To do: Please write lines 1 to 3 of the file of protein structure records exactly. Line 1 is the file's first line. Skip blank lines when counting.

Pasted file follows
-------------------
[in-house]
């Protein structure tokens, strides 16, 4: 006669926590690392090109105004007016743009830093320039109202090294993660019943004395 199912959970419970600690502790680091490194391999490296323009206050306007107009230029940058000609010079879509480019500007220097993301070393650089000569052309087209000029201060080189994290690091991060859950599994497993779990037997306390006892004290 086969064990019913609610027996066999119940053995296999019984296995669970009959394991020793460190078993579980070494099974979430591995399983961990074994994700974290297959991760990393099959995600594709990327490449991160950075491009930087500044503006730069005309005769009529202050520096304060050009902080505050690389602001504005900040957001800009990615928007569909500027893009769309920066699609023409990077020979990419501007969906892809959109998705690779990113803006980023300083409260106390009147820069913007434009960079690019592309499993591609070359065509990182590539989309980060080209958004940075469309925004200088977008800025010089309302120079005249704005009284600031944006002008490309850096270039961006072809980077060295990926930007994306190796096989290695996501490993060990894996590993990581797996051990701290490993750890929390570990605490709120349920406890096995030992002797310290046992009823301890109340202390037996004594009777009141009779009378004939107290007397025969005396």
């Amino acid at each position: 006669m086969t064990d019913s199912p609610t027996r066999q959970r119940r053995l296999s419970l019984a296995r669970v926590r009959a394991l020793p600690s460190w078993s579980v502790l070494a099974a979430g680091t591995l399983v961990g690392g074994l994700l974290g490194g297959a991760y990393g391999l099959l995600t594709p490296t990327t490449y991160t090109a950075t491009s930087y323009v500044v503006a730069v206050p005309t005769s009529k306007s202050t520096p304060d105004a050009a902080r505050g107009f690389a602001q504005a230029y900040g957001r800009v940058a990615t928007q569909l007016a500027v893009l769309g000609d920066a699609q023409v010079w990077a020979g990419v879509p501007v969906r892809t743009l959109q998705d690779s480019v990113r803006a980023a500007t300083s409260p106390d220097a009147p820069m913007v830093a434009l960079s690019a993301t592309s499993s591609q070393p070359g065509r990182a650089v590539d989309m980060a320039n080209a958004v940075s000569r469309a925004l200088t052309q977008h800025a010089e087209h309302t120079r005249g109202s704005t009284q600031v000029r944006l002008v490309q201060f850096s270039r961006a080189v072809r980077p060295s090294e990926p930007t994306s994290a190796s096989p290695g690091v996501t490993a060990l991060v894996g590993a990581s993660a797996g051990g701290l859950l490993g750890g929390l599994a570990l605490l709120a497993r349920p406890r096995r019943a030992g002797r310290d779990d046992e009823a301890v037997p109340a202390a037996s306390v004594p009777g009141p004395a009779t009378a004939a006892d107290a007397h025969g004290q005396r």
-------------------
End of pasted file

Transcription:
[in-house]
């Protein structure tokens, strides 16, 4: 006669926590690392090109105004007016743009830093320039109202090294993660019943004395 199912959970419970600690502790680091490194391999490296323009206050306007107009230029940058000609010079879509480019500007220097993301070393650089000569052309087209000029201060080189994290690091991060859950599994497993779990037997306390006892004290 086969064990019913609610027996066999119940053995296999019984296995669970009959394991020793460190078993579980070494099974979430591995399983961990074994994700974290297959991760990393099959995600594709990327490449991160950075491009930087500044503006730069005309005769009529202050520096304060050009902080505050690389602001504005900040957001800009990615928007569909500027893009769309920066699609023409990077020979990419501007969906892809959109998705690779990113803006980023300083409260106390009147820069913007434009960079690019592309499993591609070359065509990182590539989309980060080209958004940075469309925004200088977008800025010089309302120079005249704005009284600031944006002008490309850096270039961006072809980077060295990926930007994306190796096989290695996501490993060990894996590993990581797996051990701290490993750890929390570990605490709120349920406890096995030992002797310290046992009823301890109340202390037996004594009777009141009779009378004939107290007397025969005396």
């Amino acid at each position: 006669m086969t064990d019913s199912p609610t027996r066999q959970r119940r053995l296999s419970l019984a296995r669970v926590r009959a394991l020793p600690s460190w078993s579980v502790l070494a099974a979430g680091t591995l399983v961990g690392g074994l994700l974290g490194g297959a991760y990393g391999l099959l995600t594709p490296t990327t490449y991160t090109a950075t491009s930087y323009v500044v503006a730069v206050p005309t005769s009529k306007s202050t520096p304060d105004a050009a902080r505050g107009f690389a602001q504005a230029y900040g957001r800009v940058a990615t928007q569909l007016a500027v893009l769309g000609d920066a699609q023409v010079w990077a020979g990419v879509p501007v969906r892809t743009l959109q998705d690779s480019v990113r803006a980023a500007t300083s409260p106390d220097a009147p820069m913007v830093a434009l960079s690019a993301t592309s499993s591609q070393p070359g065509r990182a650089v590539d989309m980060a320039n080209a958004v940075s000569r469309a925004l200088t052309q977008h800025a010089e087209h309302t120079r005249g109202s704005t009284q600031v000029r944006l002008v490309q201060f850096s270039r961006a080189v072809r980077p060295s090294e990926p930007t994306s994290a190796s096989p290695g690091v996501t490993a060990l991060v894996g590993a990581s993660a797996g051990g701290l859950l490993g750890g929390l599994a570990l605490l709120a497993r349920p406890r096995r019943a030992g002797r310290d779990d046992e009823a301890v037997p109340a202390a037996s306390v004594p009777g009141p004395a009779t009378a004939a006892d107290a007397h025969g004290q005396r």